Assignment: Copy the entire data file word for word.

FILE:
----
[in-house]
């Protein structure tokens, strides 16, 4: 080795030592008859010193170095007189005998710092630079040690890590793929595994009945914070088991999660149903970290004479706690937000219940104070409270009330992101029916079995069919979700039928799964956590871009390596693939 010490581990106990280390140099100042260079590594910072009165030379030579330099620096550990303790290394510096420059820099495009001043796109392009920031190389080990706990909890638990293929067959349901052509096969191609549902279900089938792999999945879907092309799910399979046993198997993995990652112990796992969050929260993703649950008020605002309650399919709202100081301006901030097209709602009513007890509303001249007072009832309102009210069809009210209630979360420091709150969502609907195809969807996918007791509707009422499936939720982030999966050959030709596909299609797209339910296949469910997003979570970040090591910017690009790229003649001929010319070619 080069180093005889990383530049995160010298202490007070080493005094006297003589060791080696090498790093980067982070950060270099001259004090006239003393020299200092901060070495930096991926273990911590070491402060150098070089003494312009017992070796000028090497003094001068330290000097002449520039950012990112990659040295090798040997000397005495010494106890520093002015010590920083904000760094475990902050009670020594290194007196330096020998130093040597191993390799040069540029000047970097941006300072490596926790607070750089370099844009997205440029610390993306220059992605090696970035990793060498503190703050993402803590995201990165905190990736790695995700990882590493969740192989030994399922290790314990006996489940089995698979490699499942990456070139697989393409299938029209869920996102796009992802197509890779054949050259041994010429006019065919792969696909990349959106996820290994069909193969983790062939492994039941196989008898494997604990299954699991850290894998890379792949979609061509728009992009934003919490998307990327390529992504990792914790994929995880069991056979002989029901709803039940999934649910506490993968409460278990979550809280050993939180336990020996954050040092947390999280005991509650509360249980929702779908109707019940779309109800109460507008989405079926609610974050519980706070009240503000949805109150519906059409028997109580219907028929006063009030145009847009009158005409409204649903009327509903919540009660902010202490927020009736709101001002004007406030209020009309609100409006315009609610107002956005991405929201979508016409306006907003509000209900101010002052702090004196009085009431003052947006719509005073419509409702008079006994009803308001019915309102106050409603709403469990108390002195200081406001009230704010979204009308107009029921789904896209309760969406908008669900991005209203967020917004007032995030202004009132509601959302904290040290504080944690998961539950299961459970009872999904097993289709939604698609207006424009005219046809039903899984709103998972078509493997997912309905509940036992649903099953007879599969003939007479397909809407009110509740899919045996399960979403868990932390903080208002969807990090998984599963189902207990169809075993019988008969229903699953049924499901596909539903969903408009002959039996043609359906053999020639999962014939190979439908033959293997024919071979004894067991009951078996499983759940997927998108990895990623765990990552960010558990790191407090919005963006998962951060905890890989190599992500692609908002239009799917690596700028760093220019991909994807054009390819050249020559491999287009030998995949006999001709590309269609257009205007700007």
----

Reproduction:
[in-house]
């Protein structure tokens, strides 16, 4: 080795030592008859010193170095007189005998710092630079040690890590793929595994009945914070088991999660149903970290004479706690937000219940104070409270009330992101029916079995069919979700039928799964956590871009390596693939 010490581990106990280390140099100042260079590594910072009165030379030579330099620096550990303790290394510096420059820099495009001043796109392009920031190389080990706990909890638990293929067959349901052509096969191609549902279900089938792999999945879907092309799910399979046993198997993995990652112990796992969050929260993703649950008020605002309650399919709202100081301006901030097209709602009513007890509303001249007072009832309102009210069809009210209630979360420091709150969502609907195809969807996918007791509707009422499936939720982030999966050959030709596909299609797209339910296949469910997003979570970040090591910017690009790229003649001929010319070619 080069180093005889990383530049995160010298202490007070080493005094006297003589060791080696090498790093980067982070950060270099001259004090006239003393020299200092901060070495930096991926273990911590070491402060150098070089003494312009017992070796000028090497003094001068330290000097002449520039950012990112990659040295090798040997000397005495010494106890520093002015010590920083904000760094475990902050009670020594290194007196330096020998130093040597191993390799040069540029000047970097941006300072490596926790607070750089370099844009997205440029610390993306220059992605090696970035990793060498503190703050993402803590995201990165905190990736790695995700990882590493969740192989030994399922290790314990006996489940089995698979490699499942990456070139697989393409299938029209869920996102796009992802197509890779054949050259041994010429006019065919792969696909990349959106996820290994069909193969983790062939492994039941196989008898494997604990299954699991850290894998890379792949979609061509728009992009934003919490998307990327390529992504990792914790994929995880069991056979002989029901709803039940999934649910506490993968409460278990979550809280050993939180336990020996954050040092947390999280005991509650509360249980929702779908109707019940779309109800109460507008989405079926609610974050519980706070009240503000949805109150519906059409028997109580219907028929006063009030145009847009009158005409409204649903009327509903919540009660902010202490927020009736709101001002004007406030209020009309609100409006315009609610107002956005991405929201979508016409306006907003509000209900101010002052702090004196009085009431003052947006719509005073419509409702008079006994009803308001019915309102106050409603709403469990108390002195200081406001009230704010979204009308107009029921789904896209309760969406908008669900991005209203967020917004007032995030202004009132509601959302904290040290504080944690998961539950299961459970009872999904097993289709939604698609207006424009005219046809039903899984709103998972078509493997997912309905509940036992649903099953007879599969003939007479397909809407009110509740899919045996399960979403868990932390903080208002969807990090998984599963189902207990169809075993019988008969229903699953049924499901596909539903969903408009002959039996043609359906053999020639999962014939190979439908033959293997024919071979004894067991009951078996499983759940997927998108990895990623765990990552960010558990790191407090919005963006998962951060905890890989190599992500692609908002239009799917690596700028760093220019991909994807054009390819050249020559491999287009030998995949006999001709590309269609257009205007700007």